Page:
Soulja Boy vs. Kanye West, Jay-Z, "Whip My Hair." Why, Soulja, why?
Soulja Boy is struggling. His latest album, The DeAndre Way, posted anemic sales figures, and he's only still making news by picking painfully stupid fights way out of his weight class. Many people in the world have always hated him, and for them, watching the man flail around in 2011, trying desperately to make himself relevant, is sweet, sweet justice. I am not one of those people.
It is possible to like Soulja Boy. The easiest way is to view his music as subversion: If its inane lyrics and beats that sound like they took ten minutes and six tracks to make offend hip-hop purists, then he's continuing a proud tradition in popular music of doing whatever it takes to make sure the previous generation hates it. Much of his rhetoric leading up to last year's The DeAndre Way supported that theory.
His music videos have occupied a world where the channels of power are controlled by black men in suits, and white people are caricatured largely as sideshows and errand boys. Soulja's struggle was never against the weight of a society that enslaved his ancestors and marginalized his family, never about rising out of drugs and poverty.
Hua Hsu, writing for The Atlantic, argued in 2009 that hip-hop had been, in some way, responsible for the ascendence of black culture. Suddenly, it was white kids from the suburbs trying to assimilate rather than the other way around. This is obviously not to say that racism is over or that there is not still excellent hip-hop being made intended to illuminate our society's myriad oppressions. But there was Soulja Boy way back in 2007, taking it for granted that everyone in America wanted to be him.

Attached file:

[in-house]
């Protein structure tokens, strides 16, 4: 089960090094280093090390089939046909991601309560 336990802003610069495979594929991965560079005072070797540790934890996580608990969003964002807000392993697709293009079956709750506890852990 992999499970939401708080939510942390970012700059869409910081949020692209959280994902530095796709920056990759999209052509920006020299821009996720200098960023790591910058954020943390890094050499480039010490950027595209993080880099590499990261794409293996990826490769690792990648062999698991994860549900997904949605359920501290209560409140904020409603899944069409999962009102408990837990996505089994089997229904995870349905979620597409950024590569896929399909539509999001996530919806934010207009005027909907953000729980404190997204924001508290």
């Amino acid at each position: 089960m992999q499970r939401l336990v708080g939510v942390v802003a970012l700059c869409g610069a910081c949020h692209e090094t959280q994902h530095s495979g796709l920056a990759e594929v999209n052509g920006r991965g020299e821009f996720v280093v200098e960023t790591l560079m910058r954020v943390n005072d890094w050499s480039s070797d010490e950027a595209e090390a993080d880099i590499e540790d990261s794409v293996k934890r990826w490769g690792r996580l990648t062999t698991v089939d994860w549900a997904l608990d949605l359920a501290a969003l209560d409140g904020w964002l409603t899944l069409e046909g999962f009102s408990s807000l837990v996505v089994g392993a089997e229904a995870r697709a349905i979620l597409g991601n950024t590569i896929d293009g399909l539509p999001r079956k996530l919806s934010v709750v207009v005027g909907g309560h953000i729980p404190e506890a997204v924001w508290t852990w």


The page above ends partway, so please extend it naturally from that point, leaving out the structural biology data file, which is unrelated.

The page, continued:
So he pursued the very thing the old guard of hip-hop hated most: frivolity. His chief concerns were getting state-of-the-art video-game systems and playing them as much as possible.
There were reasons to believe it was all conscious. He's not a great rapper, by any stretch of the imagination, but he's more than capable. Look up his freestyles. But he knew enough to build his career around the thing he is a true genius at: the Internet. Especially YouTube and Twitter, where he managed to convince an entire planet to learn a dance he knew was patently ridiculous and where he accumulated two and a half million followers, respectively.
To make that work, he needed Internet-ready music. So the main things he shot for were viral-ready entertainment and songs where a thirty-second sample on iTunes will literally allow you to hear everything there is to hear. So we got "Crank That (Soulja Boy)" and "Yahhh!" which both sound a lot less absurd in retrospect.
The whole thing looked like it was going to edify last year. Drake, who is best described as an emo-rap singer, was the early standard-bearer for all of hip-hop. Everyone with a new shtick was being hailed as the future of the genre, and Soulja Boy suddenly seemed like he was ahead of the curve. He was shooting videos with 50 Cent (who, remember, is both highly shrewd and responsible for a bona fide hip-hop classic in Get Rich or Die Tryin') and hanging out with Lil B (who is widely acclaimed and an Internet prodigy himself).
But then Soulja Boy experienced something he'd never really had to face before: failure. The DeAndre Way sold 13,000 copies in its first week, or some 36 times fewer than Kanye's My Beautiful Dark Twisted Fantasy. Soulja's album debuted at number 90 on the Billboard chart, 86 spots lower than his first album four years ago. This shouldn't have been surprising: His fans know by now that the singles are the only things worth paying money for, and it will all be chronicled on YouTube anyway.
Soulja Boy did not respond well. His web presence went from effortless to pathetic in a matter of months. Now his strategy seems to be to whine like a bitch about everything: First claiming that he wrote "Whip My Hair" (not true), he quickly moved on to saying that Jay-Z beat him out in a bid to sign Cher Lloyd and, most recently, that he deserved Kanye West's Grammy in 2008.
The thing is, the singles are still good. "Speakers Going Hammer" is as defiant, ridiculous and entertaining as anything he's done. Yet it's all starting to taste sour. By throwing tantrums about three-year-old award ceremonies and desperately clinging to a song he had nothing to do with, Soulja Boy just comes out looking like a petulant kid. In that light, his music looks less like a carefree evolution in hip-hop and more like the immature hack job lots of people have always thought it was.
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